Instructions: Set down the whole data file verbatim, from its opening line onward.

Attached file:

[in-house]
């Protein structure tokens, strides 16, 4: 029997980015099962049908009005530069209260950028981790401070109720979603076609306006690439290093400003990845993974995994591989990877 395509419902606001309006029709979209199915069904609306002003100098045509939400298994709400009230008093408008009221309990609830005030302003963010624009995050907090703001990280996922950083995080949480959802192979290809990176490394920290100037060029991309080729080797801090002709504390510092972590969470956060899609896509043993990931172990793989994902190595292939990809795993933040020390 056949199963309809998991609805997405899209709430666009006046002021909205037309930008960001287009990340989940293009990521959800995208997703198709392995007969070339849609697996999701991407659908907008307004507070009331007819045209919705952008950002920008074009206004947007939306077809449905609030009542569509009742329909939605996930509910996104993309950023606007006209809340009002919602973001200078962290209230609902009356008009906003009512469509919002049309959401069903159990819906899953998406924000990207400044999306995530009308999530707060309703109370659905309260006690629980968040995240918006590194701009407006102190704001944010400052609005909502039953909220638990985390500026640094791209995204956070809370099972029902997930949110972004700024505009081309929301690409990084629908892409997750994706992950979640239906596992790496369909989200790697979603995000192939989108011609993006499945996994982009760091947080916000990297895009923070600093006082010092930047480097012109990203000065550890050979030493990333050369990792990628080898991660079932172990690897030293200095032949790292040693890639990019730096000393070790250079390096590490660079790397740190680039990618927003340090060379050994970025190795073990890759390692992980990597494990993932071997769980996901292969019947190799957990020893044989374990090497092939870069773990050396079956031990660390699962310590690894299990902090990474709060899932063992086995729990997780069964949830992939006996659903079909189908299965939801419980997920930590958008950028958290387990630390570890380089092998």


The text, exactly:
[in-house]
């Protein structure tokens, strides 16, 4: 029997980015099962049908009005530069209260950028981790401070109720979603076609306006690439290093400003990845993974995994591989990877 395509419902606001309006029709979209199915069904609306002003100098045509939400298994709400009230008093408008009221309990609830005030302003963010624009995050907090703001990280996922950083995080949480959802192979290809990176490394920290100037060029991309080729080797801090002709504390510092972590969470956060899609896509043993990931172990793989994902190595292939990809795993933040020390 056949199963309809998991609805997405899209709430666009006046002021909205037309930008960001287009990340989940293009990521959800995208997703198709392995007969070339849609697996999701991407659908907008307004507070009331007819045209919705952008950002920008074009206004947007939306077809449905609030009542569509009742329909939605996930509910996104993309950023606007006209809340009002919602973001200078962290209230609902009356008009906003009512469509919002049309959401069903159990819906899953998406924000990207400044999306995530009308999530707060309703109370659905309260006690629980968040995240918006590194701009407006102190704001944010400052609005909502039953909220638990985390500026640094791209995204956070809370099972029902997930949110972004700024505009081309929301690409990084629908892409997750994706992950979640239906596992790496369909989200790697979603995000192939989108011609993006499945996994982009760091947080916000990297895009923070600093006082010092930047480097012109990203000065550890050979030493990333050369990792990628080898991660079932172990690897030293200095032949790292040693890639990019730096000393070790250079390096590490660079790397740190680039990618927003340090060379050994970025190795073990890759390692992980990597494990993932071997769980996901292969019947190799957990020893044989374990090497092939870069773990050396079956031990660390699962310590690894299990902090990474709060899932063992086995729990997780069964949830992939006996659903079909189908299965939801419980997920930590958008950028958290387990630390570890380089092998």